A psychology student finds all her childhood fears and phobias becoming real after a traumatic event.



(as Brendan William Hood)

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Cast overview, first billed only:
Sam Burnside
Young Billy
Mary Parks
David Parks (as Peter Lacroix)
Dr. Booth
Professor Crowley
David Abbott ...
Professor Adkins
Sarah (as Jodelle Micah Ferland)


After witnessing a horrific and traumatic event, Julia Lund, a graduate student in psychology, gradually comes to the realization that everything which scared her as a child could be real. And what's worse, it might be coming back to get her... Written by Anonymous

Plot Summary | Add Synopsis


First comes the warning. Then comes the mark. Then comes the terror. See more »

Motion Picture Rating (MPAA)

Rated PG-13 for terror/violence, sexual content and language | See all certifications »

Parents Guide:






Release Date:

27 November 2002 (USA)  »

Also Known As:

Wes Craven Presents: They  »

Box Office


$17,000,000 (estimated)

Opening Weekend:

£225,867 (UK) (1 November 2002)


$12,693,621 (USA) (3 January 2003)

Company Credits

Show detailed on  »

Technical Specs


Sound Mix:

| |


Aspect Ratio:

2.35 : 1
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Did You Know?


In the original unaltered script by Brendan Hood, the plot dealt with a group of four recent college grads who discover that Earth is actually run by a race of organic machines which allow the human race to exist so that they can kill them and harvest their corpses for 'spare parts' as "Their" bodies break down and deteriorate. See more »


When Julia is in the room at the hospital (doctor's) after she is found in the subway, the window changes. It is perfectly see-through when they pick her up off the floor and put her on the bed and when she goes to get up to look out the door, the window now has what looks like thin bars on it and you can no longer see clearly out of it. See more »


Terry: [talking about Sam] The guy engages his mouth before his brain sometimes.
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Referenced in Film Geek (2005) See more »


Written by Amy Foster-Gillies (as Amy Foster Gillies) and Martin Terefe
Performed by Amy Foster-Gillies (as Amy Foster Gillies)
Produced by Martin Terefe
See more »

Frequently Asked Questions

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User Reviews

We should be asking 'why'?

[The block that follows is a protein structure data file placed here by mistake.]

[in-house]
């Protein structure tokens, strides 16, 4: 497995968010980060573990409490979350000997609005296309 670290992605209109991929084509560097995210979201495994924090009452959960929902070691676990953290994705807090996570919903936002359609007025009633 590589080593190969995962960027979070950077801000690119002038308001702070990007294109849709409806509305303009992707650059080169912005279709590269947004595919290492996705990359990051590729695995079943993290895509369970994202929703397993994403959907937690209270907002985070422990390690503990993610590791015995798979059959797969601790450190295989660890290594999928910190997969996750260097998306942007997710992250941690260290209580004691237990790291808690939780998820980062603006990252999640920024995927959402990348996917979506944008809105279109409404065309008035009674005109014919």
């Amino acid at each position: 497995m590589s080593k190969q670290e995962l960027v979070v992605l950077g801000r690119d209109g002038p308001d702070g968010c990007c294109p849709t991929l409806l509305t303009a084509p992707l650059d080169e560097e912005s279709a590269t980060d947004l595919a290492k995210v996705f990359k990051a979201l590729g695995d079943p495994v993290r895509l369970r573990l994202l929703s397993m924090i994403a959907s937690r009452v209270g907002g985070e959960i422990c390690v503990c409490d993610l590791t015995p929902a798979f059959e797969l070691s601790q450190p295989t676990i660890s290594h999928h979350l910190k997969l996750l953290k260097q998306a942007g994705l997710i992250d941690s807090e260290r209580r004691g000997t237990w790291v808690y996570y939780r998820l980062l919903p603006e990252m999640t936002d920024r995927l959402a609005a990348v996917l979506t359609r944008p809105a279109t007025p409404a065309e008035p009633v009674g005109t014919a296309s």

5 November 2003 | by (Oakville, Ontario) – See all my reviews

What ever happened to Wes Craven? A horror director/collaborator who gave us such unnerving films as A Nightmare On Elm Street, The Hills Have Eyes, The Serpent And the Rainbow, and I am even willing to concede to the campy Swamp Thing of 1982. But then came the 90's, and Wes began producing such awful films as A Vampire in Brooklyn with Eddie Murphy, Shocker and maybe the worst film of 1991, The People Under The Stairs. Wes began to get some credibility back with the Scream trilogy and New Nightmare in 1994, but just as things looked to be back on track, he puts his name above the title of `They'.

"They" is a ho-hum horror film directed by Robert Harmon (The Hitcher 1986) and written by newcomer Brandan Hood. "They" refers to monsters in the dark that track young twenty-somethings who used to have bad dreams (known as Night Terrors) in their youth and now believe that creatures are tracking them with the worst of intentions. Ho-Hum.

Laura Regan plays Julia Lund, a young physiatrist wannabe, who after witnessing the suicide of a friend, begins to have a recurrence of night terrors and begins to believe that someone or something is out to get her. Ho-Hum.

Soon, others begin to share with Julia that they are also experiencing bad dreams and that strange markings are appearing on their bodies just before each of their disappearances. One by one, they are hunted by the creatures in the night while Julia tries desperately to get others to believe her story. Ho-Hum.

The story doesn't really matter. Director Robert Harmon has produced a movie that takes the Horror Film Playbook and follows it step by step to the eventual conclusion. There are angled camera shots, flickering lights, constant rain, flashlights that stop working at the most inopportune time, creaky doors that open on their own, windows that fail to open, abandoned subways, and my favourite, a loud phone ring breaking up a tense and silent screen moment. Ho-Hum.

It's not so much that this movie is bad (it is), but rather that it offers absolutely nothing new. We know once each character is left alone, they are next on the body count, we know that no one will listen to the main character, until she goes mad, and we know that the creatures will knock each character off until the last, cutest one remains. Ho-Hum.

Robert Harmon has been associated mostly with television credits in his young career, and it shows. The movie plays like a Stephen King short story adapted to TV rather than something you are expected to dish out $10 plus for. We don't even get to see the creatures in any detail, but rather, they run and lurk in the shadows as if the CGI budget was not big enough to exploit.

Lastly, what marketing genius gave the green light to the title? A horror film with a one word title that is a pronoun? If you asked me, if the studio was set on a one word marquee, I would have suggested `Why'?

Grade: D

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